Fourth issue: if your FLAC music collection is about 1TB, then uploading all that to Google (and having it converted on-the-fly to MP3) is going to take a very long time. Weeks, probably: my upload has been running for 3 days now and I’ve just almost finished the Bs. So most of Benjamin Britten is now stream-able, but anything from Camille Saint-Saëns to Zoltan Kodaly is not! Some patience is therefore required 🙂 That said, the upload tool is pretty unobtrusive and will pick up from where it left off, so it’s fine to have running in the background on a PC or laptop you routinely shutdown and restart (overnight, for example). All that format re-encoding, though, can take a toll on the CPU: my laptop’s fan has kicked in a lot as a result, and working on it has been a fairly noisy experience for the past few days!
Fifth: scrobbling is iffy. On my desktop, I have download the Google Play Last.fm Scrobbler extension for Chrome and scrobbles to Last.fm therefore at least work. The trouble starts when you listen to Google’s own streams as part of the subscription side of the deal, however: their classical music tagging is awful. Look at the mess I ended up with just today:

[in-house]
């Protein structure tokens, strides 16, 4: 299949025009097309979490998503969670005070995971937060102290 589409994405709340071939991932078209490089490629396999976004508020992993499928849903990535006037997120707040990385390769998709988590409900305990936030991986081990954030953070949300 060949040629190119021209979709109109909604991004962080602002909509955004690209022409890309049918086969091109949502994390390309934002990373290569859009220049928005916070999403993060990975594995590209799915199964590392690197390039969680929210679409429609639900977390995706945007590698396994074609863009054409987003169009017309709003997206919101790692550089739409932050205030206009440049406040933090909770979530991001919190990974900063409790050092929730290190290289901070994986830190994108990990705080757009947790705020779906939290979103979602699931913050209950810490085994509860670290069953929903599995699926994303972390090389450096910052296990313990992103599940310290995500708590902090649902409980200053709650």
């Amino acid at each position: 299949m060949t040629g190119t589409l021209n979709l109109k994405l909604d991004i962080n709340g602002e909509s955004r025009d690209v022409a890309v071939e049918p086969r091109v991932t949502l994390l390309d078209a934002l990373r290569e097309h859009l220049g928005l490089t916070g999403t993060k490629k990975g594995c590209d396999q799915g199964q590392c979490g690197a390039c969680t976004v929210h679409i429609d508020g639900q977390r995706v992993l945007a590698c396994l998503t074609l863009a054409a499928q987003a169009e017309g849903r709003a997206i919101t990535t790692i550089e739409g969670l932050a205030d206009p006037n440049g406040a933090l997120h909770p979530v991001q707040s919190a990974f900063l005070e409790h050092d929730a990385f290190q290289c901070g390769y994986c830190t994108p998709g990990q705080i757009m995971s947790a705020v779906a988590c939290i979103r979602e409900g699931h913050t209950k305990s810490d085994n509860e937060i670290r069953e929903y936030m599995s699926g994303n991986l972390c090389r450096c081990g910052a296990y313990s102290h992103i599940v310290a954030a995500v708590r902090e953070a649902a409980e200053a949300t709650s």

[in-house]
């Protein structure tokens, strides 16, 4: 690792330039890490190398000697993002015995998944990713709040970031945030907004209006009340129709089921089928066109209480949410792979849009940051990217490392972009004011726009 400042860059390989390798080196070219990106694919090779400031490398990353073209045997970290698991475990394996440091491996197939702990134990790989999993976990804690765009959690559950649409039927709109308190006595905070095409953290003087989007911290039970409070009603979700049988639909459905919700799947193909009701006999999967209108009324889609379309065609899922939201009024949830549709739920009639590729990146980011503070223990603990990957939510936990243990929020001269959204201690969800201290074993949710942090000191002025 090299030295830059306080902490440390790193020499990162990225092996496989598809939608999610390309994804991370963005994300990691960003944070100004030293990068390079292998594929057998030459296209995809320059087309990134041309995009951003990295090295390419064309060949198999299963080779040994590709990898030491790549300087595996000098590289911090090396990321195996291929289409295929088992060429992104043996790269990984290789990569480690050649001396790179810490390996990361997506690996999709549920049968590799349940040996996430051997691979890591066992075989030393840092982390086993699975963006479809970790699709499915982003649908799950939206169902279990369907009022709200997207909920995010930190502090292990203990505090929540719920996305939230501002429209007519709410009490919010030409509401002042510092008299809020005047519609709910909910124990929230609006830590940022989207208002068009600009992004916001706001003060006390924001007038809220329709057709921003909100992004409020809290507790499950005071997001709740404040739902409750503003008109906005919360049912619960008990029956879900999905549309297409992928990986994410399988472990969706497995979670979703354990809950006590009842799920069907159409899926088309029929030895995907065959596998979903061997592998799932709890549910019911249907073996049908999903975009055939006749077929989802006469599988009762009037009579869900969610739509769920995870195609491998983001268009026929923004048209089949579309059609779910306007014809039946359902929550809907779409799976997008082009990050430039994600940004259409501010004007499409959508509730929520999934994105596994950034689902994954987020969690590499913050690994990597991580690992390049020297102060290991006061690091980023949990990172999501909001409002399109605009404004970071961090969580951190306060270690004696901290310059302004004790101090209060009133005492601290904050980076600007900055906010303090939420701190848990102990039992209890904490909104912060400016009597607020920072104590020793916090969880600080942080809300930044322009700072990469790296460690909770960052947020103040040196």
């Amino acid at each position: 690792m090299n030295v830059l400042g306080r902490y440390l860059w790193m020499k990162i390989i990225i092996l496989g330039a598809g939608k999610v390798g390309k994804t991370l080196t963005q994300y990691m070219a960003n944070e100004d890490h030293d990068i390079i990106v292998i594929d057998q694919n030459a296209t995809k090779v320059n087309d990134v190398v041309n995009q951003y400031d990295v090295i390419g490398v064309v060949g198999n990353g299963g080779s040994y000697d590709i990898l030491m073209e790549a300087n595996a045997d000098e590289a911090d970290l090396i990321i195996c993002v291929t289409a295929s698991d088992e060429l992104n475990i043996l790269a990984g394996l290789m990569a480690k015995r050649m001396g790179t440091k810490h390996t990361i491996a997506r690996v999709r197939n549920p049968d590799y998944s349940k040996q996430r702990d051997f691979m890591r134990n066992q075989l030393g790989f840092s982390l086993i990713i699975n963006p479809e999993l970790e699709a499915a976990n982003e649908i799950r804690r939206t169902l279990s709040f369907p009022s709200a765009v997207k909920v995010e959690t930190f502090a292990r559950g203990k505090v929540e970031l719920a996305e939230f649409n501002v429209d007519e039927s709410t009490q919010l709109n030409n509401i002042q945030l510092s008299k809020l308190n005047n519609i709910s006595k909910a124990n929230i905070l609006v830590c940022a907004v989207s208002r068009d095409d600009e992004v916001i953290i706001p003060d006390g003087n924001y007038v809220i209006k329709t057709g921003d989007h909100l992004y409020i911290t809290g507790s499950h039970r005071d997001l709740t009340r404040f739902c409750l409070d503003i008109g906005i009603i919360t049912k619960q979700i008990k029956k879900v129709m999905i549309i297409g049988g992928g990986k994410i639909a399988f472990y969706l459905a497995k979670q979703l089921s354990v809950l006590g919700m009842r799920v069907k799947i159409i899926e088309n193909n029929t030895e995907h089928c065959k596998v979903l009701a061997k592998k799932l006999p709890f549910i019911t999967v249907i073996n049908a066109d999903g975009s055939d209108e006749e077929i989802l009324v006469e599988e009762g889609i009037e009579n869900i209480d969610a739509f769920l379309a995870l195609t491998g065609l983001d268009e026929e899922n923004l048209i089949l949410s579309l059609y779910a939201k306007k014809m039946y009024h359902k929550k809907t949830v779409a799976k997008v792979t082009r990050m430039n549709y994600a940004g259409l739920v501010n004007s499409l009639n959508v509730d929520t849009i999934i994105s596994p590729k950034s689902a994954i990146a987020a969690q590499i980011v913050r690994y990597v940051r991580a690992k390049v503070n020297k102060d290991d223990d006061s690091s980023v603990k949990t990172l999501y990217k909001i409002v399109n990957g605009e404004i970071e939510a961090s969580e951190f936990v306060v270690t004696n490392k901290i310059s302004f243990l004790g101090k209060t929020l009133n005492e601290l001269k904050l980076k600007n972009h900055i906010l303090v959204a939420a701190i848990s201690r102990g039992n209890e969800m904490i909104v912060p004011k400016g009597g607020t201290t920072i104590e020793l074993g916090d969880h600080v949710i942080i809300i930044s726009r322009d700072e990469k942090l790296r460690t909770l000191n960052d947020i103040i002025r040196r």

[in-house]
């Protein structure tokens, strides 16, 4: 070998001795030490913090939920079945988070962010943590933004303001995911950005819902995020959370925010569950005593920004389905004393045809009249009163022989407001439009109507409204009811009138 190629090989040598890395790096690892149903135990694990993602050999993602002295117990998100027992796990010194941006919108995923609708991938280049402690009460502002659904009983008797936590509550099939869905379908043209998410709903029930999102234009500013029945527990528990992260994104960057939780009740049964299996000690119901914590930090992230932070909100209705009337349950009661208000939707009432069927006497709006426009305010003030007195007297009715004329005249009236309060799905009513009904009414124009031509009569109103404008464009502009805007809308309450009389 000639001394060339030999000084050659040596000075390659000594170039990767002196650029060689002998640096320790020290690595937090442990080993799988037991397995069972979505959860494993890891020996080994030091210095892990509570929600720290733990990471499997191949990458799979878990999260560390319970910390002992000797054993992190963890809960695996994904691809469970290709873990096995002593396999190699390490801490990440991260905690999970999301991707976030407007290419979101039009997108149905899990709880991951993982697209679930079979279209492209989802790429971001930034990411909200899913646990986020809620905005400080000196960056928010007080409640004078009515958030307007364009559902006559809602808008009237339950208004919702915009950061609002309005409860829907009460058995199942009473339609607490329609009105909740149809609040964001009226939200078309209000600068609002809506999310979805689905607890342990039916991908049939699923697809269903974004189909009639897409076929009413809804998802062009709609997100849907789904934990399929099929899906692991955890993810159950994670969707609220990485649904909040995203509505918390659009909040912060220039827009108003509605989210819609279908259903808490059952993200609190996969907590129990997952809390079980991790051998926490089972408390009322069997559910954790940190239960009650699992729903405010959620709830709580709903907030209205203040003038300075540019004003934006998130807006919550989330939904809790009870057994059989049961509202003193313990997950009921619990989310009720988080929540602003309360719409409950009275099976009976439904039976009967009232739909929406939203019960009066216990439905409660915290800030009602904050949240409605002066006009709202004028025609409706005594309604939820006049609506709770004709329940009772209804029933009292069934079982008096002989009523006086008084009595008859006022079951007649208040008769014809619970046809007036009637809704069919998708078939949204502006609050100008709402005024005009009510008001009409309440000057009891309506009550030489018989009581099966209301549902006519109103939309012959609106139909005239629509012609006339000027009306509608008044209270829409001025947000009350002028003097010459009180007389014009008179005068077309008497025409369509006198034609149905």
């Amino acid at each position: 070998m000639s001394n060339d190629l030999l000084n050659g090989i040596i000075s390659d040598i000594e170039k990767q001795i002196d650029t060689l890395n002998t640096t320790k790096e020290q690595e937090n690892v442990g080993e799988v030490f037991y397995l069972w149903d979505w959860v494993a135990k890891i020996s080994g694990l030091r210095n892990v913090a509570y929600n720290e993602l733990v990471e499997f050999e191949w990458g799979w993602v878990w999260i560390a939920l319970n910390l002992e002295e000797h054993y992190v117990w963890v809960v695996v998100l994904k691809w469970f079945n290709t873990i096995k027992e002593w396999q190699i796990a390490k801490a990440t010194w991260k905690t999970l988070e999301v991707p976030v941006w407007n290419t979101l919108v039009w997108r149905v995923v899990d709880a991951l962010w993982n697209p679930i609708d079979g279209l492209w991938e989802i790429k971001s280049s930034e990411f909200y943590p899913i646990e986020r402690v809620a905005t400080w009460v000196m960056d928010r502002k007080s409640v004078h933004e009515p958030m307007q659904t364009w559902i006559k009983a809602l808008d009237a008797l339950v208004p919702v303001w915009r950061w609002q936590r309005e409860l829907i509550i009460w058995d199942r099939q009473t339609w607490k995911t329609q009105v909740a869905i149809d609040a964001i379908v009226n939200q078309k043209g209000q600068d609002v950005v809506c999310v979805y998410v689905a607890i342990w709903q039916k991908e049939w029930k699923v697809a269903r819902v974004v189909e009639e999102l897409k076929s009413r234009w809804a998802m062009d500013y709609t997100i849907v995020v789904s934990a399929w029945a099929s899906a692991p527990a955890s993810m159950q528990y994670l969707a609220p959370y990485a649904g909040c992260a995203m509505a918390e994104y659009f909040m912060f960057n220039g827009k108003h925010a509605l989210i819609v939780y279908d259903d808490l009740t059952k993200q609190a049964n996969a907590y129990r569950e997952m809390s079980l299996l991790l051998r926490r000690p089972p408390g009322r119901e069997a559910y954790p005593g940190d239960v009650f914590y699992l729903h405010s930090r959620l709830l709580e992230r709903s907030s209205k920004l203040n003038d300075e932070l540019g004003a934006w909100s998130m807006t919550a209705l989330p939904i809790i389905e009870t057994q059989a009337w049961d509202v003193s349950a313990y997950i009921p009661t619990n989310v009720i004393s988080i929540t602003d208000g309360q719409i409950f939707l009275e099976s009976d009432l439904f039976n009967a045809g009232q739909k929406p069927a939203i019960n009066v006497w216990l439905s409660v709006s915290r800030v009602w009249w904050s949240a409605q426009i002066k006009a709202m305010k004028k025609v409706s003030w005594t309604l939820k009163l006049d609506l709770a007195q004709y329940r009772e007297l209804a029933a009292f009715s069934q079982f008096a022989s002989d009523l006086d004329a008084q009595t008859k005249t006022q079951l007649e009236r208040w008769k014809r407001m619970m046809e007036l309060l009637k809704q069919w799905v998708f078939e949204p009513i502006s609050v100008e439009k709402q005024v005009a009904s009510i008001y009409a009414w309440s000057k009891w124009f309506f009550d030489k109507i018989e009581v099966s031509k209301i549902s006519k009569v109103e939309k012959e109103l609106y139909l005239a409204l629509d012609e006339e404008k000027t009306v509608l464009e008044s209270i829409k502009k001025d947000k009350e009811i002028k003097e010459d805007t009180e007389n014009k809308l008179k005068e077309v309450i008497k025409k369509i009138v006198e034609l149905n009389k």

It manages to get the Antonio Vivaldi stuff correctly labelled, but pretty much everything else is gibberish. Apparently I now listen to Simon Standage, when I thought I was listening to some George Frideric Handel… who knew?! Someone obviously hasn’t been paying attention to my axioms of classical tagging!
It’s the usual problem of music streaming services being tailored for the non-classical market, of course (and of a lot of music-listening people being classical-music-illiterate, I guess). But whatever the reason, it’s mucking up my listening stats, and I hate it!